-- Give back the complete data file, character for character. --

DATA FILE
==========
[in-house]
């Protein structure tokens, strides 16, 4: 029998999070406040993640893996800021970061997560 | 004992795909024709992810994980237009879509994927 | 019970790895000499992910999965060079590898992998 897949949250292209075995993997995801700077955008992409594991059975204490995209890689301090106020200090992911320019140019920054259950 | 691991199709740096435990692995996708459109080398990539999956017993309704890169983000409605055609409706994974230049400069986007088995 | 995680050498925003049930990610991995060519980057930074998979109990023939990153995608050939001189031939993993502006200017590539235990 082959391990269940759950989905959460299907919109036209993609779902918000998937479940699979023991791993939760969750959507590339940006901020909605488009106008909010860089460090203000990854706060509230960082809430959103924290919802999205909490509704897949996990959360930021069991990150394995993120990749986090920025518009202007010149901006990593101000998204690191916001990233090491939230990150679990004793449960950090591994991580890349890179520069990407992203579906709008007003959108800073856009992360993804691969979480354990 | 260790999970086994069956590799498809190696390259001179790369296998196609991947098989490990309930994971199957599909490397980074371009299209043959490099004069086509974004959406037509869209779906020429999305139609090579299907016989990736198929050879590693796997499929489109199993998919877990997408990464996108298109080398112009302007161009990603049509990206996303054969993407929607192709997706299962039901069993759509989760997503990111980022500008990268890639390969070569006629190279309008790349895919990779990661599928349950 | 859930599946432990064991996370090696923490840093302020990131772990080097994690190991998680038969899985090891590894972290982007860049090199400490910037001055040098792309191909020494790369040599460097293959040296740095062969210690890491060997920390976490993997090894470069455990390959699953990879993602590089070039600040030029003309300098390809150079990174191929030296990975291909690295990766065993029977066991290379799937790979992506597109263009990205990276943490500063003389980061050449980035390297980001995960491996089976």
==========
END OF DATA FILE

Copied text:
[in-house]
């Protein structure tokens, strides 16, 4: 029998999070406040993640893996800021970061997560 | 004992795909024709992810994980237009879509994927 | 019970790895000499992910999965060079590898992998 897949949250292209075995993997995801700077955008992409594991059975204490995209890689301090106020200090992911320019140019920054259950 | 691991199709740096435990692995996708459109080398990539999956017993309704890169983000409605055609409706994974230049400069986007088995 | 995680050498925003049930990610991995060519980057930074998979109990023939990153995608050939001189031939993993502006200017590539235990 082959391990269940759950989905959460299907919109036209993609779902918000998937479940699979023991791993939760969750959507590339940006901020909605488009106008909010860089460090203000990854706060509230960082809430959103924290919802999205909490509704897949996990959360930021069991990150394995993120990749986090920025518009202007010149901006990593101000998204690191916001990233090491939230990150679990004793449960950090591994991580890349890179520069990407992203579906709008007003959108800073856009992360993804691969979480354990 | 260790999970086994069956590799498809190696390259001179790369296998196609991947098989490990309930994971199957599909490397980074371009299209043959490099004069086509974004959406037509869209779906020429999305139609090579299907016989990736198929050879590693796997499929489109199993998919877990997408990464996108298109080398112009302007161009990603049509990206996303054969993407929607192709997706299962039901069993759509989760997503990111980022500008990268890639390969070569006629190279309008790349895919990779990661599928349950 | 859930599946432990064991996370090696923490840093302020990131772990080097994690190991998680038969899985090891590894972290982007860049090199400490910037001055040098792309191909020494790369040599460097293959040296740095062969210690890491060997920390976490993997090894470069455990390959699953990879993602590089070039600040030029003309300098390809150079990174191929030296990975291909690295990766065993029977066991290379799937790979992506597109263009990205990276943490500063003389980061050449980035390297980001995960491996089976």